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11:15 - 03 February 2004

The Government has admitted for the first time that the UK will lose millions of pounds of funding from Europe because of its botched handling of the 2001 foot and mouth disaster.

Speaking in the Lords, the Farms Minister Lord Whitty acknowledged that the European Commission would not pay in full a £1.6 billion compensation claim lodged by the Government to help cover the cost of the crisis.

The WMN revealed last year that the Commission planned to withhold up to half the claim - around £800 million - because of concerns about the way the disaster was handled. Under EU law the UK would normally expect to be entitled to the cash, equivalent to 60 per cent of the money paid out during the crisis.

But Brussels sources say the Commission is deeply concerned about the way costs spiralled out of control in the crisis. The Commission is also said to be unhappy about the controversial contiguous cull policy, under which millions of healthy animals were slaughtered.

Defra has previously insisted that it was pressing for payment of the claim in full. But Lord Whitty has now acknowledged that compensation from Europe will fall short of the Government's claim. He said the final sum was not yet known as negotiations were still underway, but he acknowledged that the claim would only be met "in part".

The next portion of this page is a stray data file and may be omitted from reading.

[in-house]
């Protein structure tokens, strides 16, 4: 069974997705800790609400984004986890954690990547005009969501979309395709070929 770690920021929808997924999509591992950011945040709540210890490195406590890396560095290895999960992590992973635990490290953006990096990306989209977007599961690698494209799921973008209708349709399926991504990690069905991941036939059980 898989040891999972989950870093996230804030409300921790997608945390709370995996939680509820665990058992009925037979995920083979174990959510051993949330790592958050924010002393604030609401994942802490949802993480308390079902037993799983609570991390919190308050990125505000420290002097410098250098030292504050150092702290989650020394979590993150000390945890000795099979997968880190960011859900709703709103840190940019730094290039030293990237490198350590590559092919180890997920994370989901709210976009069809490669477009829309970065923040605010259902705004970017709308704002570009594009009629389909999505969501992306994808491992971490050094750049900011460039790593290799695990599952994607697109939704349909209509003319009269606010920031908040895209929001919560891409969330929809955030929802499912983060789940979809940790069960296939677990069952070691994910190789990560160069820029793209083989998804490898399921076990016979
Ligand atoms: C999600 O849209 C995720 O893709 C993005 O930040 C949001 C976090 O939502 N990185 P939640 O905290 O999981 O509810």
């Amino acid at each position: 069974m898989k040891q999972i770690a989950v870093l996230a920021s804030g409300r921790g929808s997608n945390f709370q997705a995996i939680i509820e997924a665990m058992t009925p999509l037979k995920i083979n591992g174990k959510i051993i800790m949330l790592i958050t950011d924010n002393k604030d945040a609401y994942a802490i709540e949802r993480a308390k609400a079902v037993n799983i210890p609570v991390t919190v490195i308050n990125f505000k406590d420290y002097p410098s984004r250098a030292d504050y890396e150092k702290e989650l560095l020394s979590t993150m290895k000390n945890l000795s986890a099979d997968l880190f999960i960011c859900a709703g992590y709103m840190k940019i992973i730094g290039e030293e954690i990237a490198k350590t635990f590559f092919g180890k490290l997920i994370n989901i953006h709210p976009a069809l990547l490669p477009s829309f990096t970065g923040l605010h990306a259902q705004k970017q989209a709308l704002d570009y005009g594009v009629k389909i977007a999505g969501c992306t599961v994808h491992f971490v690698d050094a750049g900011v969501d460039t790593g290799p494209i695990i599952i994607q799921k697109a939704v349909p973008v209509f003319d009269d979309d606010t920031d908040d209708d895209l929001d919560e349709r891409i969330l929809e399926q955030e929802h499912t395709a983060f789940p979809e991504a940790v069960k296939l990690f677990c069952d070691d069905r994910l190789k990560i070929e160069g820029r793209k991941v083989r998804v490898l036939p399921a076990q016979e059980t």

He said: "It is certainly the case that our original expectations in relation to the amount that the EU would pay are not likely to be met."

Lord Whitty would not be drawn on the reasons why but confirmation that large sums of money are to be withheld will spark fresh calls for a public inquiry into the disaster.

Tim Jones, chairman of the Devon and Cornwall Business Council and a member of the Government's Rural Task Force at the height of the crisis, said that many questions remained unanswered.

Mr Jones said: "I think we are seeing the start of a damage limitation exercise by ministers, but we are not going to let this go. The indications are that a massive amount of money will be withheld and that has huge implications for the way things were handled. We will certainly be calling for an inquiry if money is withheld in this way."

Lord Whitty denied that difficulties with Europe led to the Government contesting £50 million of sub-contractor invoices.